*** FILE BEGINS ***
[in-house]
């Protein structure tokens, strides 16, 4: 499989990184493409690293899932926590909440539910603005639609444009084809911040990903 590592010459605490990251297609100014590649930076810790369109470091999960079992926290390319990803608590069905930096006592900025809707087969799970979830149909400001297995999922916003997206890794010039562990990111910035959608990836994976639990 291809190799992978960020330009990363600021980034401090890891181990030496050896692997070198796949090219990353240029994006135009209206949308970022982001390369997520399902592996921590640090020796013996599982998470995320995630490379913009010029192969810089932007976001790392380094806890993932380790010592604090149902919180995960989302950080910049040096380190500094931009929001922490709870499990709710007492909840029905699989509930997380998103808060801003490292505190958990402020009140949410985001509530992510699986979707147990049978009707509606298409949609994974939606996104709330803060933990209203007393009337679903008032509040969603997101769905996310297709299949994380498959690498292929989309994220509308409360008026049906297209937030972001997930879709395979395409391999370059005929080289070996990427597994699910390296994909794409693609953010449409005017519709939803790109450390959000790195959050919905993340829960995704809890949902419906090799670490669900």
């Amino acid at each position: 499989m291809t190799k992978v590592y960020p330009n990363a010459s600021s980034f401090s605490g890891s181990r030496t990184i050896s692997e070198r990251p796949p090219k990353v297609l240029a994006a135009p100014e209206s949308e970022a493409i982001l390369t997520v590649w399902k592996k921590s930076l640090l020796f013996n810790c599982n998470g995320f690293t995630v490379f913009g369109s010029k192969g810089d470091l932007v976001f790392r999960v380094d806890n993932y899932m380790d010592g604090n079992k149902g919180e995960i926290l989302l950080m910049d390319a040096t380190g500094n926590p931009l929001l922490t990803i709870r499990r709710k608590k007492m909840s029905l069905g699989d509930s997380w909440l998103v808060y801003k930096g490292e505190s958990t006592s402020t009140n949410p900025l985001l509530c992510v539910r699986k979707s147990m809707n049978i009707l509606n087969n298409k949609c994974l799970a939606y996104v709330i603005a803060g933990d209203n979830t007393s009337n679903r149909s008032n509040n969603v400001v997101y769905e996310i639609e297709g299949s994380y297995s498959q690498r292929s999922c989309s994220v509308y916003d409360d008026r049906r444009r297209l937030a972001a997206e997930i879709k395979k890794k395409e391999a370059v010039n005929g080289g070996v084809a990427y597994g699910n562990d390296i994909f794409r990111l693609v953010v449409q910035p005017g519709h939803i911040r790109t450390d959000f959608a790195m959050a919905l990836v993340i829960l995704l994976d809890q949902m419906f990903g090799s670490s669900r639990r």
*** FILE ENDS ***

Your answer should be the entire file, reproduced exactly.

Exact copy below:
[in-house]
């Protein structure tokens, strides 16, 4: 499989990184493409690293899932926590909440539910603005639609444009084809911040990903 590592010459605490990251297609100014590649930076810790369109470091999960079992926290390319990803608590069905930096006592900025809707087969799970979830149909400001297995999922916003997206890794010039562990990111910035959608990836994976639990 291809190799992978960020330009990363600021980034401090890891181990030496050896692997070198796949090219990353240029994006135009209206949308970022982001390369997520399902592996921590640090020796013996599982998470995320995630490379913009010029192969810089932007976001790392380094806890993932380790010592604090149902919180995960989302950080910049040096380190500094931009929001922490709870499990709710007492909840029905699989509930997380998103808060801003490292505190958990402020009140949410985001509530992510699986979707147990049978009707509606298409949609994974939606996104709330803060933990209203007393009337679903008032509040969603997101769905996310297709299949994380498959690498292929989309994220509308409360008026049906297209937030972001997930879709395979395409391999370059005929080289070996990427597994699910390296994909794409693609953010449409005017519709939803790109450390959000790195959050919905993340829960995704809890949902419906090799670490669900």
């Amino acid at each position: 499989m291809t190799k992978v590592y960020p330009n990363a010459s600021s980034f401090s605490g890891s181990r030496t990184i050896s692997e070198r990251p796949p090219k990353v297609l240029a994006a135009p100014e209206s949308e970022a493409i982001l390369t997520v590649w399902k592996k921590s930076l640090l020796f013996n810790c599982n998470g995320f690293t995630v490379f913009g369109s010029k192969g810089d470091l932007v976001f790392r999960v380094d806890n993932y899932m380790d010592g604090n079992k149902g919180e995960i926290l989302l950080m910049d390319a040096t380190g500094n926590p931009l929001l922490t990803i709870r499990r709710k608590k007492m909840s029905l069905g699989d509930s997380w909440l998103v808060y801003k930096g490292e505190s958990t006592s402020t009140n949410p900025l985001l509530c992510v539910r699986k979707s147990m809707n049978i009707l509606n087969n298409k949609c994974l799970a939606y996104v709330i603005a803060g933990d209203n979830t007393s009337n679903r149909s008032n509040n969603v400001v997101y769905e996310i639609e297709g299949s994380y297995s498959q690498r292929s999922c989309s994220v509308y916003d409360d008026r049906r444009r297209l937030a972001a997206e997930i879709k395979k890794k395409e391999a370059v010039n005929g080289g070996v084809a990427y597994g699910n562990d390296i994909f794409r990111l693609v953010v449409q910035p005017g519709h939803i911040r790109t450390d959000f959608a790195m959050a919905l990836v993340i829960l995704l994976d809890q949902m419906f990903g090799s670490s669900r639990r």